Narrowband fading model

I-Q components

Mean, autocorrelation and cross-correlation of I-Q components

Jakes model

Envelope distributions

When T_{m }<< 1/B_{u} one has u[t-τ_{n}(t)] ≈u(t):

B_{u} = bandwidth of u(t).

The RX signal differs from the TX one for the multiplicative effect of the term in square brackets:

- narrowband fading does not introduce temporal dispersion but acts as time-varying
**multiplicative noise**→ it introduces both amplitude variations (fading) and frequency dispersion - simple characterization of NB fading can be obtained by assuming u(t)=1 (tone transmission)

Due to the random nature of the channel, the received signal r(t) when u(t)=1 is a **random process**:

For N >> 1, the I/Q components r_{I}(t) and r_{Q}(t) are approximately **jointly Gaussian** by the CLT (sum of a large number of independent random variables).

They can be characterized by their **mean, autocorrelation and cross-correlation**.

Assume that the amplitudes, the delays and the Doppler shifts are **quasi-static **(i.e., slowly varying):

- α
_{n}(t) ≈ α_{n} - τ
_{n}(t) = d_{n}(t)/c ≈[d_{n}– v cos(θ_{n}) t]/c =τ_{n}- v t cos(θ_{n})/c - Φ
_{n}(t) = 2π f_{c}τ_{n}(t) ≈ 2π f_{c}τ_{n}– 2π f_{c}vt cos(Φ_{n})/c = 2π f_{c}τ_{n}– 2π f_{Dn }t - θ
_{n}is the multipath arrival angle at the receiver - f
_{Dn}= f_{c}(v/c) cos(Φ_{n})=(v/λ) cos(Φ_{n}) is the Doppler shift

Since f_{c}τ_{n}>> 1, Φ_{n}(t) ~ U(0,2π) (uniform distribution) for any value of the Doppler shift f_{Dn}_{.}

Reasonable assumption for NLOS propagation, in LOS propagation the phase is not uniform since a deterministic component should be added to r_{I}(t) and r_{Q}(t).

The average of r_{I}(t) for a fixed Doppler shift f_{Dn} is:

where we assumed that α_{n} and Φ_{n}(t) ~ U(0,2π) are statistically independent.

A similar result holds for the Q-component:

The I/Q components are **zero-mean** for any value of the Doppler shift f_{Dn}_{.}

In LOS propagation the I/Q components are not zero-mean.

Recall that θ_{n} is the multipath arrival angle.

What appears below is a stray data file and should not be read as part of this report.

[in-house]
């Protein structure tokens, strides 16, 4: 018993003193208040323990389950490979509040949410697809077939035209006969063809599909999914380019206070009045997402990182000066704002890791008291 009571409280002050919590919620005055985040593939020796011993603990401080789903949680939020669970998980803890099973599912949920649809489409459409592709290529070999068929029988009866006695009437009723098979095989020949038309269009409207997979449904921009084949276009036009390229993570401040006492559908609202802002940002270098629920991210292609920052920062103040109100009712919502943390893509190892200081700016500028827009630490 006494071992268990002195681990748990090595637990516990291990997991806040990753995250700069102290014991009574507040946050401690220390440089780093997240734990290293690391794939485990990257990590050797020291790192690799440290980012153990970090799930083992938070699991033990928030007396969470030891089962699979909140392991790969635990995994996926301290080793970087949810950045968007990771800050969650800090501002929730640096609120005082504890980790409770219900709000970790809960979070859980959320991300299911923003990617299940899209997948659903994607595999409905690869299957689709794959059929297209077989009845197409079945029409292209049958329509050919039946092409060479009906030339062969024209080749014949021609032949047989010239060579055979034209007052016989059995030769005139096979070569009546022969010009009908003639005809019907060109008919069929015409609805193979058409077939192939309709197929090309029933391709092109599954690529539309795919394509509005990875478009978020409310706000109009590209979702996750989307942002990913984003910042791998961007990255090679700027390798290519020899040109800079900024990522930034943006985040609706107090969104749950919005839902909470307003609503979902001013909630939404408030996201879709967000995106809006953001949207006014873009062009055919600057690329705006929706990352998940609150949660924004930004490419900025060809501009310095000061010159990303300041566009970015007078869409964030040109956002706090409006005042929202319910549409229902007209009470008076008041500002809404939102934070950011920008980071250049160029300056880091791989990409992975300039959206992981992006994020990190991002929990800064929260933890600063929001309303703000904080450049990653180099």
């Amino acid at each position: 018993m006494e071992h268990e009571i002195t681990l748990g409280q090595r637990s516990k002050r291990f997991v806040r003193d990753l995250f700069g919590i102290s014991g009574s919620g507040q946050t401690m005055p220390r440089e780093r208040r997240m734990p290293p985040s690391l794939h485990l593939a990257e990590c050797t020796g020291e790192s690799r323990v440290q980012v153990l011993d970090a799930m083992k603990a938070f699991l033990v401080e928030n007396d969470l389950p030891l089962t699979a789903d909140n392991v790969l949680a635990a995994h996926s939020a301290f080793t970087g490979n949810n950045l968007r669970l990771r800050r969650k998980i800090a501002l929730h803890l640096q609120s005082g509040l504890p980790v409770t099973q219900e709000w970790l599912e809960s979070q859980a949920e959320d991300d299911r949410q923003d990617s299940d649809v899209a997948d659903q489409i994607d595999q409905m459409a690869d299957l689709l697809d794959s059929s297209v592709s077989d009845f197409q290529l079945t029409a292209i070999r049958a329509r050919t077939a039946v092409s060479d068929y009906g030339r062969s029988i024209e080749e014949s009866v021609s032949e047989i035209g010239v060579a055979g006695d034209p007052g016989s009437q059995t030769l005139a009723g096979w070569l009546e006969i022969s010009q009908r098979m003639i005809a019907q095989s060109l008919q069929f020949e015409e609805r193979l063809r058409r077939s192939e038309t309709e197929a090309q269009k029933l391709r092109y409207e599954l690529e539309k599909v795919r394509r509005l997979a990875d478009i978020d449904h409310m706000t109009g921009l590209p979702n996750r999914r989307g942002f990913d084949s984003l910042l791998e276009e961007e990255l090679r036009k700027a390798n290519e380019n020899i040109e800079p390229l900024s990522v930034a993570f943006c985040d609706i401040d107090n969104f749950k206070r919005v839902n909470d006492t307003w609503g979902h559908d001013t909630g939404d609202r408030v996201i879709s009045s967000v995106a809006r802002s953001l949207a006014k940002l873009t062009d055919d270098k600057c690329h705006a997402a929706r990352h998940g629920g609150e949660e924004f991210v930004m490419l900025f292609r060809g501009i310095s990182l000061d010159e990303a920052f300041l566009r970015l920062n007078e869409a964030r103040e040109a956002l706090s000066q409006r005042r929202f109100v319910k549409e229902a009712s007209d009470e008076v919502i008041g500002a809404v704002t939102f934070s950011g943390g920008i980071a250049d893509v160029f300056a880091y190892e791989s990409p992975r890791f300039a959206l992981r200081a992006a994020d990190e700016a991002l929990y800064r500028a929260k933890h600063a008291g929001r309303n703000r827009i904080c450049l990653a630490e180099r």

The autocorrelation of the I/Q components.

The I/Q components have the same autocorrelation.

The autocorrelation does not depend on time t → the I/Q components are **wide-sense stationary (WSS)** and, since they are Gaussian, they are also **strict-sense stationary.**

The average with respect to θ_{n} must be carried out to obtain an explicit expression → a simple model for the **angular distribution** of multipath is required.

The cross-correlation of the I/Q components is:

For τ=0 we have A_{rI},_{rQ}(0)=0 → the I/Q components are **uncorrelated** for τ=0 →since they are Gaussian, they are independent for τ=0.

The obtained expression must be averaged with respect to θ_{n}.

The autocorrelation of the received signal is:

The received signal is WSS Gaussian and zero-mean (remember that the TX signal was u(t)=1).

Assumption: the scattering is **uniform**in angle

- large number (N>>1) of scatterers uniformly distributed over the circle θ
_{n}= n Δθ - all multipath component with the same power: E[α
_{n}^{2}]=2P_{r}/N

Suited for urban NLOS propagation, often utilized in simulations.

The discrete angle distribution can be approximated by a continuous one θ ~ U(0,2π).

By averaging with respect to the uniform distribution for θ we get the **autocorrelation** and **cross-correlation** functions:

where:

- J
_{0}(x) zeroth-order Bessel function - f
_{D}max Doppler shift - decorrelates over roughly half a wavelength

Jakes model (cont’d)

By taking the Fourier transform of the autocorrelation function we obtain the **power spectral density (PSD).**

The envelope of the received signal is:

Gaussian approximation based on CLT leads to **Rayleigh** distribution (power is exponential):

When LOS component is present → **Rice** distribution:

Measurements support **Nakagami** distribution in some environments:

where:

- m ≥ 1/2 fading parameter
- Γ(.) Gamma function

Reduces to Rayleigh for m=1, no fading for m →∞.

Approximates Rice case for m=(K+1)^{2}/(2K+1), can model “worse than Rayleigh” cases for m<1.

Lends itself to closed form expressions for BER.

Narrowband model has I/Q components that are zero-mean stationary Gaussian processes.

Auto and cross-correlation depend on angular distribution of multipath.

Uniform scattering assumption makes autocorrelation of I/Q components follow Bessel function (Jakes model).

Fading components decorrelated over roughly half-wavelength.

Cross-correlation is zero (I/Q components independent).

Fading distribution depends on environment.

Rayleigh, Rice, Nakagami are common choices.

*3*. Current and emerging wireless systems

*5*. Shadowing

A. Goldsmith. Wireless Communications. Cambridge University Press, 2005 (chap. 3)

W.C. Jakes. Microwave Mobile Communications. Wiley, New York, 1974

Supplementary material eventually available on the website

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